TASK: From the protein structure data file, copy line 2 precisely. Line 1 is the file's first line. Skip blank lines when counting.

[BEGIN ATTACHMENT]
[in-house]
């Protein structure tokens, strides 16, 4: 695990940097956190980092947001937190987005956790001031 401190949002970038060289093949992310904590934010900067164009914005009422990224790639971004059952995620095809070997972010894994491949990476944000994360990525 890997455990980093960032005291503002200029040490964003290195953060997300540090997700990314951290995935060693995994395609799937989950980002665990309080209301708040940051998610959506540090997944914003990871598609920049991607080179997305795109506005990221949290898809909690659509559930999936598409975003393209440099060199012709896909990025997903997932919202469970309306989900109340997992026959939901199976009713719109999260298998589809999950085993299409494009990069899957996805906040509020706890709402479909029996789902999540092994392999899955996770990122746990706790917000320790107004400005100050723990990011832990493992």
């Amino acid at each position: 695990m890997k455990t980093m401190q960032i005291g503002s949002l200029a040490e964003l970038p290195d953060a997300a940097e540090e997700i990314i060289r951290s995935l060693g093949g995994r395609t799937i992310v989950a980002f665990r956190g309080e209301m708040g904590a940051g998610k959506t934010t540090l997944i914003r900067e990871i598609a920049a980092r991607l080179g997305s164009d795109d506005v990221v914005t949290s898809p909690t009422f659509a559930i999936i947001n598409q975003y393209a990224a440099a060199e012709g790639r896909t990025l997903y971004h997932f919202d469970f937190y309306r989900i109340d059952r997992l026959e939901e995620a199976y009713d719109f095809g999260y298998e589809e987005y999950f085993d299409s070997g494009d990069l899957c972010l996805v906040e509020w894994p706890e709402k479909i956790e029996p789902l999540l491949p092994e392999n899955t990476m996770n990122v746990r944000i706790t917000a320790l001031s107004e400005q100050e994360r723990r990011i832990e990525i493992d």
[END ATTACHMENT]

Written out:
């Protein structure tokens, strides 16, 4: 695990940097956190980092947001937190987005956790001031 401190949002970038060289093949992310904590934010900067164009914005009422990224790639971004059952995620095809070997972010894994491949990476944000994360990525 890997455990980093960032005291503002200029040490964003290195953060997300540090997700990314951290995935060693995994395609799937989950980002665990309080209301708040940051998610959506540090997944914003990871598609920049991607080179997305795109506005990221949290898809909690659509559930999936598409975003393209440099060199012709896909990025997903997932919202469970309306989900109340997992026959939901199976009713719109999260298998589809999950085993299409494009990069899957996805906040509020706890709402479909029996789902999540092994392999899955996770990122746990706790917000320790107004400005100050723990990011832990493992």